The UAA College of Education honored Paula Dybdahl Casperson with the 2012 William Demmert Leadership Award for her dedication to improving educational opportunities and environments for Alaska Native students.
The UAA College of Education established the William Demmert Leadership Award last year to recognize Alaskans for their significant contributions to the education of Alaska Natives through advocacy, teaching, practice and outreach programs. The award reflects the shared mission of Dr. William Demmert and the UAA College of Education to provide educational opportunities for Alaska Native students. Awards are based on work performed in the state of Alaska. Winners demonstrate excellence in vision, leadership, intellectual vitality, collaborative spirit, outreach and advocacy, and inclusiveness and equity.
Casperson displays her excellence and commitment to this mission by connecting students with each other and their cultural traditions to create a safe space for students to learn and grow. As she stated in a 2004 Teacher Talk article shortly after recieving her Principal Certification from the UAA College of Education and being appointed to assistant principal at Juneau-Douglas High School, “We are all entitled to participate in this community and we cannot tolerate a safety violation of any magnitude. Racism, bias and discrimination are safety violations. We pull fire alarms when fire is threatened and we evacuate the building when bomb threats are called in. We must present a united front with discrimination as well. As my first real foray into leadership, I call upon all of my colleagues, my Juneau community members and my students, to be proactive with this endeavor, not reactive.”
Casperson earned her B.A. in anthropology in 1995 and M.A. in education in 1996, both from Stanford. Her experience as a member of the Stanford American Indian Organization during this time helped shape her vision of a better learning environment for Alaska Native students. “[B]eing part of a smaller community within the larger university gave me academic support and provided me with diverse cultural activities to be involved in that promoted my sense of self and identity and allowed for me to have a safe space to retreat to with people who, although different from me tribally, shared many of the same beliefs, fears and aspirations,” she said.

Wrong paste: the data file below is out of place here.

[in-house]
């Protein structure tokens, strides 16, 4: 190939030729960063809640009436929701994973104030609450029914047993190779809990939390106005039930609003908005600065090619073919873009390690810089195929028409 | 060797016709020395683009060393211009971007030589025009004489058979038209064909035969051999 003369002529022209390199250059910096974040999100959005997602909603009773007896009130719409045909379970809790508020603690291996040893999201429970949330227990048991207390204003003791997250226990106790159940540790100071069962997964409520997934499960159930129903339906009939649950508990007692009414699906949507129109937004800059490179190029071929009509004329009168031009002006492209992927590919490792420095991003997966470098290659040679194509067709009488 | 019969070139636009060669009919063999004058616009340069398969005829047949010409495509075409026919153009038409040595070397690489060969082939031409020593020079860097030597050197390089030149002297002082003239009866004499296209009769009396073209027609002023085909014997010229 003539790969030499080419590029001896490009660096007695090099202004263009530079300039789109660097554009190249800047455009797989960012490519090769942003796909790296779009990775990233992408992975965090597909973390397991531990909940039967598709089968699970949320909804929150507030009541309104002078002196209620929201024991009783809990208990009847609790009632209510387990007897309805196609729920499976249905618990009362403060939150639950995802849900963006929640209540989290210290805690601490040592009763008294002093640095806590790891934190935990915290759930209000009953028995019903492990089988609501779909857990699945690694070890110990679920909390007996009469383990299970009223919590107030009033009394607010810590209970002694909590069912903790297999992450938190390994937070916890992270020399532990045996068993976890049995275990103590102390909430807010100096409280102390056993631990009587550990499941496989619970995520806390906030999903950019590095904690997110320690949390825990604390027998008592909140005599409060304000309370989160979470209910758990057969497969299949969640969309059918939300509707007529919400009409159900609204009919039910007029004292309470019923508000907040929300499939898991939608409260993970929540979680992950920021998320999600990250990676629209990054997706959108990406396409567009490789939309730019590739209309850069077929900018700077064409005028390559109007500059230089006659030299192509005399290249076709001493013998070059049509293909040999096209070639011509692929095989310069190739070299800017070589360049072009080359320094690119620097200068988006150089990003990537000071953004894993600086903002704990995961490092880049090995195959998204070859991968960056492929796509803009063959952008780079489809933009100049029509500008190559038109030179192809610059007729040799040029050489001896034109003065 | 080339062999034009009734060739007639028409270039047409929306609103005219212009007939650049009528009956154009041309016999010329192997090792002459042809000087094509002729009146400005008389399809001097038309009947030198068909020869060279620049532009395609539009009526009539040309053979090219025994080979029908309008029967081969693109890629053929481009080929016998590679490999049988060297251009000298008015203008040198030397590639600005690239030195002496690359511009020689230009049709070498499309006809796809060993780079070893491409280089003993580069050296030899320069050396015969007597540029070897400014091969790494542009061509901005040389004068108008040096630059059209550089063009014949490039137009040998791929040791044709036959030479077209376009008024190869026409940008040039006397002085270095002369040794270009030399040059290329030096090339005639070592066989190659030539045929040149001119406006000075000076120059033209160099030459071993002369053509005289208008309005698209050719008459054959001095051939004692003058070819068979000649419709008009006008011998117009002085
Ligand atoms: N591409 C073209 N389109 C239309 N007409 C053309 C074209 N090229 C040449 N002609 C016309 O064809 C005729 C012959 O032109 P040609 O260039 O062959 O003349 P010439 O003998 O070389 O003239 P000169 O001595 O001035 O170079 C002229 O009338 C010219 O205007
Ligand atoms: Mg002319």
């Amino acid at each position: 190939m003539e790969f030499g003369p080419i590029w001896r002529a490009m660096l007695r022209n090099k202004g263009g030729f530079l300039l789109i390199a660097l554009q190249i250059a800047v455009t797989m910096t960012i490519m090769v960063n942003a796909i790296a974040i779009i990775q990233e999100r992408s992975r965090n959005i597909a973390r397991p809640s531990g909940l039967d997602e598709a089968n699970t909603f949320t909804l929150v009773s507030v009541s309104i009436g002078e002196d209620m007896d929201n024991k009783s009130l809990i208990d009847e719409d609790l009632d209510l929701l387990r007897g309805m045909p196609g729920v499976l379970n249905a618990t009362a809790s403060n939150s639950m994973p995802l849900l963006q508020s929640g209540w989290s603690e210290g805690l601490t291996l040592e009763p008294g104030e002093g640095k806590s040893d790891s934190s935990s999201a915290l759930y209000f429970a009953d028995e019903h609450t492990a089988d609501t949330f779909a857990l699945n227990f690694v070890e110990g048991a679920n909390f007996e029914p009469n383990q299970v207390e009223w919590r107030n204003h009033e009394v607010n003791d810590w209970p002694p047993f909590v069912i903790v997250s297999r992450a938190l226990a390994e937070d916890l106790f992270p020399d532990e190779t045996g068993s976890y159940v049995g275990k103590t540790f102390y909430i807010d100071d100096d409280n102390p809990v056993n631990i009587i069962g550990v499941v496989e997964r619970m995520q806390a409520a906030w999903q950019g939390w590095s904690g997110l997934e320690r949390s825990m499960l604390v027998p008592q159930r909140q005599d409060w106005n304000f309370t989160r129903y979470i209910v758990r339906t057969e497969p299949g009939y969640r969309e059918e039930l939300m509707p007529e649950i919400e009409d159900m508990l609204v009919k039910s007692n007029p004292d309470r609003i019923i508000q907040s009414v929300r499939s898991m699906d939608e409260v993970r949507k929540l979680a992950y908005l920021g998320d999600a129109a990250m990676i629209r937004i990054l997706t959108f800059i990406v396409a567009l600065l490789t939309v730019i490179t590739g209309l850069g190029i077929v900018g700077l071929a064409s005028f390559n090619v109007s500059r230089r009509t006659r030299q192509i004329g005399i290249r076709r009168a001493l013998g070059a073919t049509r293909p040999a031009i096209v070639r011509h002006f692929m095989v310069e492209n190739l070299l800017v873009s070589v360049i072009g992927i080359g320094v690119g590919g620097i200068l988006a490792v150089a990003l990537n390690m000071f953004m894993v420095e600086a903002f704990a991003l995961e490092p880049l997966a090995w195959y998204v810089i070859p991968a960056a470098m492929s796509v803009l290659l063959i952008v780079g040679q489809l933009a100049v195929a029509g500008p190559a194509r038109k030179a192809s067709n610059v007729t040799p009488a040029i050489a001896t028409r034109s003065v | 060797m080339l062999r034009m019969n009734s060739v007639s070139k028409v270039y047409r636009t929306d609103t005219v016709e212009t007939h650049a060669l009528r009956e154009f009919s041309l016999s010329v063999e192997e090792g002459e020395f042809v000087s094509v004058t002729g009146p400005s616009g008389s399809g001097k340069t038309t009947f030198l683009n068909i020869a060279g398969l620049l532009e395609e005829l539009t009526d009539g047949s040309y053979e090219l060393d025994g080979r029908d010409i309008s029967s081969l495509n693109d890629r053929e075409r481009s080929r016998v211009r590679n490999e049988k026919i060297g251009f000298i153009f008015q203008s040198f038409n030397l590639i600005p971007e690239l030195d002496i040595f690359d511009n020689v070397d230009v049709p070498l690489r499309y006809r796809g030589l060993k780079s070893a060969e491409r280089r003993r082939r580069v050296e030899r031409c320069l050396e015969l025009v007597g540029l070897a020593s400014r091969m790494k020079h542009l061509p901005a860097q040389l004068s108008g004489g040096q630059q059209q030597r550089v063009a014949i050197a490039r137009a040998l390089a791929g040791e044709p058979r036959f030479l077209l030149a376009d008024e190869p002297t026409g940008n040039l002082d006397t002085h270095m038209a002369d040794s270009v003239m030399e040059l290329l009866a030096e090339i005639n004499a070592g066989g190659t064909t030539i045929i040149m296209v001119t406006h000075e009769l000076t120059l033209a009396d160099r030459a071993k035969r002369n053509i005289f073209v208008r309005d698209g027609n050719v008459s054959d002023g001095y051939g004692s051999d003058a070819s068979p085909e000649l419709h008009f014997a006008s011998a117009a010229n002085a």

As a high school teacher and assistant principal at Juneau-Douglas High School, Casperson has worked hard to create a similar community by providing students with unique experiences and social interactions. Extracurricular events she’s provided for her students include guided out-of-state college tours, attendance at in-state conferences, attendance at Toast Masters workshops, participation on the UAS campus, tutoring of middle school students, fundraisers and Tlingit language classes.
“Mrs. Dybdahl helped me prepare myself to set off into the new world, to explore new adventures,” one of her students said in the 2002 Juneau Teachers Association’s “Making a Difference” campaign.
Casperson, who is Raven Moiety and of the T’akdeintaan clan of the Hinyaa Kwaan of Klawock, accepted the award at the Alaska Association for Bilingual Education (AKABE) luncheon, part of the 38th Annual Bilingual Multicultural Education Equity Conference (BMEEC), on April 27.